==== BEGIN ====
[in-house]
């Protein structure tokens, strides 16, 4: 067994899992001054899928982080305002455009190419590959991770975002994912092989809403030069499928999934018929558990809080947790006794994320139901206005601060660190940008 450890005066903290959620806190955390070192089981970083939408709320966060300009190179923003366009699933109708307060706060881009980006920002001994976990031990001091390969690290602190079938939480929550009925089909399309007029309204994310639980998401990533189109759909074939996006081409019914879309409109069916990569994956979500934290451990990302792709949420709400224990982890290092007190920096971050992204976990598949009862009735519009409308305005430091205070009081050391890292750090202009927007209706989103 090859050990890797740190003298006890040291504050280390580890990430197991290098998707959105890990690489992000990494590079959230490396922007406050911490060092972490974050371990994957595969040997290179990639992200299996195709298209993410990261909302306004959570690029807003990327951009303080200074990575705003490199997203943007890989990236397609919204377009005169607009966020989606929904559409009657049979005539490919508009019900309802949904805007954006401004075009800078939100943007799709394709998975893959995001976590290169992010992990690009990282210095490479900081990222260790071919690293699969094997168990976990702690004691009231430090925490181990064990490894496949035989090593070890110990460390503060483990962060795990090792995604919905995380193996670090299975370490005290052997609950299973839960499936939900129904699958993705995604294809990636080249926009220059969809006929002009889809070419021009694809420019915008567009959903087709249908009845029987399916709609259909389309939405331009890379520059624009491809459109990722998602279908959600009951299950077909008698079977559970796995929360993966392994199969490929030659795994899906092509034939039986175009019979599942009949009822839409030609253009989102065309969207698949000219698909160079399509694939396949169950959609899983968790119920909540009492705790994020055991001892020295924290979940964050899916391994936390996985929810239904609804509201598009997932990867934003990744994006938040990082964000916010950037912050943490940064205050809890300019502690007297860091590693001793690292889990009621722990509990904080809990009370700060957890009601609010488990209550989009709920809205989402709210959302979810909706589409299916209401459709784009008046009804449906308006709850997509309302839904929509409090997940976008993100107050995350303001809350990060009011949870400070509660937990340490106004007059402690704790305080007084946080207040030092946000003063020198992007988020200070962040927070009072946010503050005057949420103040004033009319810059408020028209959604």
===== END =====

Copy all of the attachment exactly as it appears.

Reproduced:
[in-house]
């Protein structure tokens, strides 16, 4: 067994899992001054899928982080305002455009190419590959991770975002994912092989809403030069499928999934018929558990809080947790006794994320139901206005601060660190940008 450890005066903290959620806190955390070192089981970083939408709320966060300009190179923003366009699933109708307060706060881009980006920002001994976990031990001091390969690290602190079938939480929550009925089909399309007029309204994310639980998401990533189109759909074939996006081409019914879309409109069916990569994956979500934290451990990302792709949420709400224990982890290092007190920096971050992204976990598949009862009735519009409308305005430091205070009081050391890292750090202009927007209706989103 090859050990890797740190003298006890040291504050280390580890990430197991290098998707959105890990690489992000990494590079959230490396922007406050911490060092972490974050371990994957595969040997290179990639992200299996195709298209993410990261909302306004959570690029807003990327951009303080200074990575705003490199997203943007890989990236397609919204377009005169607009966020989606929904559409009657049979005539490919508009019900309802949904805007954006401004075009800078939100943007799709394709998975893959995001976590290169992010992990690009990282210095490479900081990222260790071919690293699969094997168990976990702690004691009231430090925490181990064990490894496949035989090593070890110990460390503060483990962060795990090792995604919905995380193996670090299975370490005290052997609950299973839960499936939900129904699958993705995604294809990636080249926009220059969809006929002009889809070419021009694809420019915008567009959903087709249908009845029987399916709609259909389309939405331009890379520059624009491809459109990722998602279908959600009951299950077909008698079977559970796995929360993966392994199969490929030659795994899906092509034939039986175009019979599942009949009822839409030609253009989102065309969207698949000219698909160079399509694939396949169950959609899983968790119920909540009492705790994020055991001892020295924290979940964050899916391994936390996985929810239904609804509201598009997932990867934003990744994006938040990082964000916010950037912050943490940064205050809890300019502690007297860091590693001793690292889990009621722990509990904080809990009370700060957890009601609010488990209550989009709920809205989402709210959302979810909706589409299916209401459709784009008046009804449906308006709850997509309302839904929509409090997940976008993100107050995350303001809350990060009011949870400070509660937990340490106004007059402690704790305080007084946080207040030092946000003063020198992007988020200070962040927070009072946010503050005057949420103040004033009319810059408020028209959604």